Australian wine exports during 2020–21 declined by 10 per cent in value to $2.56 billion, compared with the previous financial year, while export volume declined by 5 per cent to 695 million litres.
Since the imposition of import tariffs in late November, exports of Australian wine to mainland China have dropped dramatically.
Total exports for quarters 3 and 4 in 2020–21 were $13 million, compared to $419 million in 2019–20, prior to the imposition of tariffs.
However, the losses have been partly offset by a booming UK market, which was up in value by 23 per cent for the year to $472 million and also up 16 per cent in volume to 269 million litres.
Wine Australia General Manager Corporate Affairs and Regulation Rachel Triggs said the downturn in exports to mainland China and the cumulative effects of three consecutive lower vintages in 2018, 2019 and 2020, which meant there was less wine available to export, were key factors in the decline.
Triggs said exports to the UK were at their highest level in a decade, making the UK the biggest destination for exports by volume and the second by value.
“Exports increased to the UK, Singapore, South Korea, Malaysia, Taiwan and Hong Kong by a combined $240 million, but they did not offset the decline in exports to mainland China,” she said.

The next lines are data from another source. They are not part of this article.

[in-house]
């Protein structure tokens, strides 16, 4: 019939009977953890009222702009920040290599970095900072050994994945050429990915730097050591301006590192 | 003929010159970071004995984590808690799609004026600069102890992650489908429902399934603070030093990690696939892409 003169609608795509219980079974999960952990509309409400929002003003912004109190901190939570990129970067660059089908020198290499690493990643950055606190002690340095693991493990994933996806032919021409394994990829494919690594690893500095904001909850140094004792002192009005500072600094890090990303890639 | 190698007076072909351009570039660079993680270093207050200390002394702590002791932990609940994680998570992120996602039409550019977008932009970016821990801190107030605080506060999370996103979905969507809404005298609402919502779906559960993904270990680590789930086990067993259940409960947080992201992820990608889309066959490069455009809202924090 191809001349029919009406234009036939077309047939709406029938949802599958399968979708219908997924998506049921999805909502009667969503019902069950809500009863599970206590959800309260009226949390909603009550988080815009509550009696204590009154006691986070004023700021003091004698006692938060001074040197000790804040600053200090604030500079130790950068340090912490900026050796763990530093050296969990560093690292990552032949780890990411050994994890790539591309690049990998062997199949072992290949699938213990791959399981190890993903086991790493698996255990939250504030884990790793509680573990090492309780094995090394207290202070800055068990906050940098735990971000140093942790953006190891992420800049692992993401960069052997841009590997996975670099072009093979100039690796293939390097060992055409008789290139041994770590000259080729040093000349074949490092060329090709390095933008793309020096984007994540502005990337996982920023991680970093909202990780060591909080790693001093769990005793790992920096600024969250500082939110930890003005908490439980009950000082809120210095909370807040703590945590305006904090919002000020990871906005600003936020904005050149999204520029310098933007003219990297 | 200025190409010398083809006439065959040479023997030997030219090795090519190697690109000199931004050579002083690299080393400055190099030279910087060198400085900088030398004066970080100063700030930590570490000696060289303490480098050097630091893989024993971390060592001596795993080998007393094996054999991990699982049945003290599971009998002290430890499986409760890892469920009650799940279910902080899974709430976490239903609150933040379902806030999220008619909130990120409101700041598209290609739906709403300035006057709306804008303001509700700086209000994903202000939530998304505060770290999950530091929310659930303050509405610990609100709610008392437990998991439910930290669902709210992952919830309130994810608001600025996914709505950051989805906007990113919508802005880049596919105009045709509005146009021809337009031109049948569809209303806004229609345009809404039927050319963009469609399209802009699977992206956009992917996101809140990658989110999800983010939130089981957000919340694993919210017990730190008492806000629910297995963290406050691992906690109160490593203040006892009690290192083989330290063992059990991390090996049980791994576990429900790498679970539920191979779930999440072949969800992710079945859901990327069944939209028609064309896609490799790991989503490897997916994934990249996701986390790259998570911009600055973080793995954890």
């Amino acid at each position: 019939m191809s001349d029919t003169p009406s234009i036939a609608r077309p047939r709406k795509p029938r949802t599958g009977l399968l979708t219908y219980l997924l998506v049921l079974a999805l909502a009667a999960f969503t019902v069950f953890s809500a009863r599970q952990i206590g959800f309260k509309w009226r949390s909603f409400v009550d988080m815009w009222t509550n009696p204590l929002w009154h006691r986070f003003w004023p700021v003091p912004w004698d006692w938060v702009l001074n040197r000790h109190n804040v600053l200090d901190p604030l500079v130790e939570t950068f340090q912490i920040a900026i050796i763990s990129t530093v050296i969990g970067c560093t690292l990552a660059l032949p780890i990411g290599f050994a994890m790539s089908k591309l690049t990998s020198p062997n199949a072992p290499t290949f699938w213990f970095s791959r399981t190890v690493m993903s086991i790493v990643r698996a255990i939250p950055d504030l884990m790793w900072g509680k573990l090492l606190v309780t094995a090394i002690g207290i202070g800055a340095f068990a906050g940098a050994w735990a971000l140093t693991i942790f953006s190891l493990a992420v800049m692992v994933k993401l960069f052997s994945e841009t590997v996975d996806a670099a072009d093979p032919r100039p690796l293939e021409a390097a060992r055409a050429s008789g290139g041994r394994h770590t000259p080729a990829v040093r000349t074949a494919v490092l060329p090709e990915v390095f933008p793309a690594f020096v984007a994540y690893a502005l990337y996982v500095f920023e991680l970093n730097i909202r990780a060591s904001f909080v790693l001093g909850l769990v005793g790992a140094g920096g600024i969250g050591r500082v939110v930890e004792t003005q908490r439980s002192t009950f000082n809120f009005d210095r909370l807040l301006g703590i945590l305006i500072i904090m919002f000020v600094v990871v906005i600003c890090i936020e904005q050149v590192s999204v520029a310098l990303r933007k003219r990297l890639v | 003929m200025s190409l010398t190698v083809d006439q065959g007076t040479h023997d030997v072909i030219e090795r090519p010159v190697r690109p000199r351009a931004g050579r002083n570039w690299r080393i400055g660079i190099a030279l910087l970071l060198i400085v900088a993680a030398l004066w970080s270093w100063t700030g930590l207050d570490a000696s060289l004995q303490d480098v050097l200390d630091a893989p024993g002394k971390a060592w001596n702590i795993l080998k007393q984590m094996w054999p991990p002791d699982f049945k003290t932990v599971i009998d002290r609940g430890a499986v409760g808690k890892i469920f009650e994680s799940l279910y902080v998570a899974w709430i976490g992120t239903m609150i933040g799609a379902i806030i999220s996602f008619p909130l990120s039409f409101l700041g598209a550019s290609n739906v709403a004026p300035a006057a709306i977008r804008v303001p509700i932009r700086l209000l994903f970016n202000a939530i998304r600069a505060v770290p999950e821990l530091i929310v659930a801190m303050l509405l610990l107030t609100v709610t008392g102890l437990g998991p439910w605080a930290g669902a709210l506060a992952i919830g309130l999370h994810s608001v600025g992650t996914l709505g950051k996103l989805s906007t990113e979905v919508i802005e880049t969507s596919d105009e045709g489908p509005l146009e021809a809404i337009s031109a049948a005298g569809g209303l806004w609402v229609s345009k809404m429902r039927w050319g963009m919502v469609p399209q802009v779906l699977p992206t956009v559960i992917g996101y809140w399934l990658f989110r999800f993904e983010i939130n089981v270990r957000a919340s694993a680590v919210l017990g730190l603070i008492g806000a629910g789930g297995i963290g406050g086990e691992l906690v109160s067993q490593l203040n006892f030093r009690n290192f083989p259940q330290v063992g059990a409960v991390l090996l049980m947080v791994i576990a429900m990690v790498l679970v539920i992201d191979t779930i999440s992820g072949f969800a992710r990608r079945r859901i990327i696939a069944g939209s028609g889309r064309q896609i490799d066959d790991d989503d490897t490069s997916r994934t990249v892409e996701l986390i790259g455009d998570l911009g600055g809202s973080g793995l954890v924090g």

“However, excluding mainland China, exports increased by 12 per cent in value to $1.96 billion and increased by 6 per cent in volume to 643 million litres.”
The growth in exports to the UK was much stronger in the first half of the year, due to the surge in retail wine sales spurred by the COVD-19 related lockdown as well as some exporters sending wine into the market ahead of Brexit.
Exports to the UK increased by 40 per cent to $255 million in the first half of the financial year and by 8 per cent to $218 million in the second half. While growth in the second half was at a much lower rate, the growth in quarter 4 (up 10 per cent) was stronger than quarter 3 (up 6 per cent).
South Australia produces 50 per cent of the nation’s wine and about 40 per cent of Australia’s wine production is typically sold domestically and 60 per cent exported.
Over the past decade, exports to China had grown steadily, peaking at $1.28 billion in 2019, about 44 per cent of all wine exports by value.
China’s Ministry of Commerce announced anti-dumping and countervailing investigations in August 2020 and imposed interim countervailing duties of 6.3–6.4 per cent and anti-dumping tariffs of between 116.2 per cent and 218.4 per cent on bottled Australian wine on November 28.
The tariffs were extended for a further five years on March 28 this year.
While the tariffs are virtually putting an end to Australian exports to the mainland, Chinese drinkers in Hong Kong still have a taste for Aussie wine with exports to Hong Kong up 111 per cent for the year to $187 million.
In 2020–21, the value of bottled wine exports decreased by 15 per cent to $1.96 billion and volume decreased by 17 per cent to 271 million litres (30 million 9-litre case equivalents).
This translated to a 3 per cent increase in the average value of bottled exports to $7.26 per litre.
Bulk wine exports increased by 11 per cent in value to $577 million and increased 5 per cent in volume to 417 million litres. The average price of unpackaged wine also increased by 6 per cent to $1.38 per litre .
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